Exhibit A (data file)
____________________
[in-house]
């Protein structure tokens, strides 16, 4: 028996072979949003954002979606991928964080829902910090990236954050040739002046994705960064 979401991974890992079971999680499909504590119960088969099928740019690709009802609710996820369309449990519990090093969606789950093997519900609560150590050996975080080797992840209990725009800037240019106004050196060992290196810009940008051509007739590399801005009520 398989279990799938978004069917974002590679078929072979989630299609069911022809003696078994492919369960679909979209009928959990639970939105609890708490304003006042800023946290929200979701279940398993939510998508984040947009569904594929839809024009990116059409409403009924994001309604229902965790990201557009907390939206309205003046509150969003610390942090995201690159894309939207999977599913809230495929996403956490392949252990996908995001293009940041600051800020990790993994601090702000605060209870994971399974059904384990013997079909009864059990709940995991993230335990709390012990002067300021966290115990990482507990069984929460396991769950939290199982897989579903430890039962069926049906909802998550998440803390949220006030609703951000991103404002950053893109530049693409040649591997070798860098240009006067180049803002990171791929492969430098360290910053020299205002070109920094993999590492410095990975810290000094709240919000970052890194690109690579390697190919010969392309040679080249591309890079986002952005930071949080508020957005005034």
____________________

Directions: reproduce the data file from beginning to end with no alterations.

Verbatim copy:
[in-house]
């Protein structure tokens, strides 16, 4: 028996072979949003954002979606991928964080829902910090990236954050040739002046994705960064 979401991974890992079971999680499909504590119960088969099928740019690709009802609710996820369309449990519990090093969606789950093997519900609560150590050996975080080797992840209990725009800037240019106004050196060992290196810009940008051509007739590399801005009520 398989279990799938978004069917974002590679078929072979989630299609069911022809003696078994492919369960679909979209009928959990639970939105609890708490304003006042800023946290929200979701279940398993939510998508984040947009569904594929839809024009990116059409409403009924994001309604229902965790990201557009907390939206309205003046509150969003610390942090995201690159894309939207999977599913809230495929996403956490392949252990996908995001293009940041600051800020990790993994601090702000605060209870994971399974059904384990013997079909009864059990709940995991993230335990709390012990002067300021966290115990990482507990069984929460396991769950939290199982897989579903430890039962069926049906909802998550998440803390949220006030609703951000991103404002950053893109530049693409040649591997070798860098240009006067180049803002990171791929492969430098360290910053020299205002070109920094993999590492410095990975810290000094709240919000970052890194690109690579390697190919010969392309040679080249591309890079986002952005930071949080508020957005005034």